The weather is starting to cool down. The air is getting crisper. Staying outside for long periods of time doesn’t feel as comfortable without 12 layers of clothing and a small fire going. Yes, winter is quickly approaching and snow is on the horizon. We have the option of moving all of that furniture indoors, but heaving it all back and forth doesn’t sound like our idea of a good time. Even though most patio and backyard furniture is designed to remain outdoors, there are still certain precautions that should be taken in order to preserve your precious furniture for years to come.
Treat According to Material/Framework
The beauty of patio furniture is that like real indoor furniture, it comes in all types of shapes, colors, sizes, and materials. The different options we have for patio furniture means we can really customize our backyards to the style that we like. It also means that we are faced with understanding how to care for each type of framework and material. Metal, like aluminum and steel need preventative rust care as they are more prone to natural rusting over time. Natural materials like teak and wood need a simple oil covering, but their durability makes them able to last the winter outdoors. Plastic is the most low-maintenance of all materials, as it just needs a simple hosing down to clean.
Cover Your Furniture
After you have vacuumed and dusted off the cushions, removing any seasonal debris that has already tried to take up residence in the seats of your chairs, you should cover your furniture. Breathable fabrics for your outdoor sectional covers and other patio furniture are perfect for this time of year as it helps to air out the furniture while also preventing further debris to fall on the furniture. Decaying debris can leave hard to remove stains on your cushions, ruining it or causing costly cleaning repairs.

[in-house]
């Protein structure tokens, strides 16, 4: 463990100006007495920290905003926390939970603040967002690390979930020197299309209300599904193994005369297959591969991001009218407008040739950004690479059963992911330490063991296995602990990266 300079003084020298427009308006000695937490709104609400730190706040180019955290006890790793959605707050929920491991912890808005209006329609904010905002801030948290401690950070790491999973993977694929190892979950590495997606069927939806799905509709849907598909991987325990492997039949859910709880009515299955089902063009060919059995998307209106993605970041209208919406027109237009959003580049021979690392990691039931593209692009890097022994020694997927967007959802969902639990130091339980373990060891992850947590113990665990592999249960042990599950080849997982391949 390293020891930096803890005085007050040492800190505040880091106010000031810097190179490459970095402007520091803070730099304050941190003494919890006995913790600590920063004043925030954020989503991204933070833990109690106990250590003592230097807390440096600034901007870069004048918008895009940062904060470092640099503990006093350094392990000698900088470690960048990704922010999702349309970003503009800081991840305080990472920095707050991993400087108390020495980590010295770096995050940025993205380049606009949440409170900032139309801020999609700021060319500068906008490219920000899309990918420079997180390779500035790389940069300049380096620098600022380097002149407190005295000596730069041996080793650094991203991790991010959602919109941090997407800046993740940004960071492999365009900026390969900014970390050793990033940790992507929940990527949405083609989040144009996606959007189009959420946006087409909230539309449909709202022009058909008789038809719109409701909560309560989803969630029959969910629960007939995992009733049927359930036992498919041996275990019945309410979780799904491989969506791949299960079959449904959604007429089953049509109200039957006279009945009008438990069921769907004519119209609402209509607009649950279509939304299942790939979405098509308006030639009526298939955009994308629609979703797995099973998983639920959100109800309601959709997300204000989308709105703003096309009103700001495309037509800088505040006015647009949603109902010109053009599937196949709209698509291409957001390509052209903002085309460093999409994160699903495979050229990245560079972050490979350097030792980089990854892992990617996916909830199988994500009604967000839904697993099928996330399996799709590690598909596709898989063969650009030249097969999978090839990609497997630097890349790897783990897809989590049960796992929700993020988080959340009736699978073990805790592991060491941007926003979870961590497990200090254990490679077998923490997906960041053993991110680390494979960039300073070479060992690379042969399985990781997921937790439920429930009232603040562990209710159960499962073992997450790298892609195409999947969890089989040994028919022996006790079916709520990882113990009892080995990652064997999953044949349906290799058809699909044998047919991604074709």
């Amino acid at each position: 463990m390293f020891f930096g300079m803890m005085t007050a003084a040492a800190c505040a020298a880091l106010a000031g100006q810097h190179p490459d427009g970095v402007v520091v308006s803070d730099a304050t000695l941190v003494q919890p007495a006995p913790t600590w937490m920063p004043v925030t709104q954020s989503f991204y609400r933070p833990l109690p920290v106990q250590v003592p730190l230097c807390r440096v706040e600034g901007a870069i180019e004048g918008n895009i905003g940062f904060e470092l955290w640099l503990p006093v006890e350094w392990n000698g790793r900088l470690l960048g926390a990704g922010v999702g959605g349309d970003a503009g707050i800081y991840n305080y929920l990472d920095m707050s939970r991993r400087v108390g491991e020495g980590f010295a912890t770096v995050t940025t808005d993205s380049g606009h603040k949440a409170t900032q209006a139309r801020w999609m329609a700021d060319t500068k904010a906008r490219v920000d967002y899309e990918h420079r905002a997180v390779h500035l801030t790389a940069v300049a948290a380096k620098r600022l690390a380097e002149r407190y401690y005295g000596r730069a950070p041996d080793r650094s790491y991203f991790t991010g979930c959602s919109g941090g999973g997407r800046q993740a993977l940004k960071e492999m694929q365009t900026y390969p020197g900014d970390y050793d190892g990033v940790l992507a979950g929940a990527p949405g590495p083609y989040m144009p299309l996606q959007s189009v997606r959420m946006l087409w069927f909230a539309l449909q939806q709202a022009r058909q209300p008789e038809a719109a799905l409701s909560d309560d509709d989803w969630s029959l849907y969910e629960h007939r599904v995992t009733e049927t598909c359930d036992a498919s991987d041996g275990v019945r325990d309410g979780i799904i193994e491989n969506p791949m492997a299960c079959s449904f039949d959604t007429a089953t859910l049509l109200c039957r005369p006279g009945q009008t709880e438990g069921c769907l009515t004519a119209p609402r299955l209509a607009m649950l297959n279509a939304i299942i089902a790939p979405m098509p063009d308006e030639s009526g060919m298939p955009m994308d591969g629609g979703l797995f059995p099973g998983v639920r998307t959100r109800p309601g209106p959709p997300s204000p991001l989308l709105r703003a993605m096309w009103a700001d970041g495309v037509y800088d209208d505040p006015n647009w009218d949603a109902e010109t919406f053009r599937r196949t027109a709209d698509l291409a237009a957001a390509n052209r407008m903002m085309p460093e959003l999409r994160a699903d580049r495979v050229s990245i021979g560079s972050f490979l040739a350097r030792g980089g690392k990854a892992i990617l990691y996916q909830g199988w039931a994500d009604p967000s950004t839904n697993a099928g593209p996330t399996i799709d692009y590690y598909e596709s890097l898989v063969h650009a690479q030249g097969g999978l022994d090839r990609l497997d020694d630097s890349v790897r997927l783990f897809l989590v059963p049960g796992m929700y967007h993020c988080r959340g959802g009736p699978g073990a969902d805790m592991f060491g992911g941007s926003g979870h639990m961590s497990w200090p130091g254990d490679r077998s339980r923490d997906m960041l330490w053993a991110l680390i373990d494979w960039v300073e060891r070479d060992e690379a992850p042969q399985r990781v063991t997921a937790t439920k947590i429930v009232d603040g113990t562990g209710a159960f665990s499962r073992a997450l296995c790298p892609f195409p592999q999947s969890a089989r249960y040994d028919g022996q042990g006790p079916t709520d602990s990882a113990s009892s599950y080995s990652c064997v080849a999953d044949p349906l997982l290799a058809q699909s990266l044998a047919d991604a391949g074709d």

Last but not least, once it is all said and done, the furniture is cleaned and covered, it is time to begrudgingly usher in the end of summer and store your patio furniture accordingly. Store frames right side up to help remove any residual moisture. This prevents water that is trapped inside the frames from freezing over the winter and ruining the furniture from the inside out. Most patio furniture is made to withstand staying outdoors, but others like mosaics and plastics need to be stored indoors to also prevent cracking, and the dislodging of pieces.
We’re all sad to see summer go. Grills are being replaced with fire places and cold drinks with hot teas. None of us are ready to let it go. With these preventative measures for your patio furniture, your outdoor sets will be as good as new when summer comes back before you know it.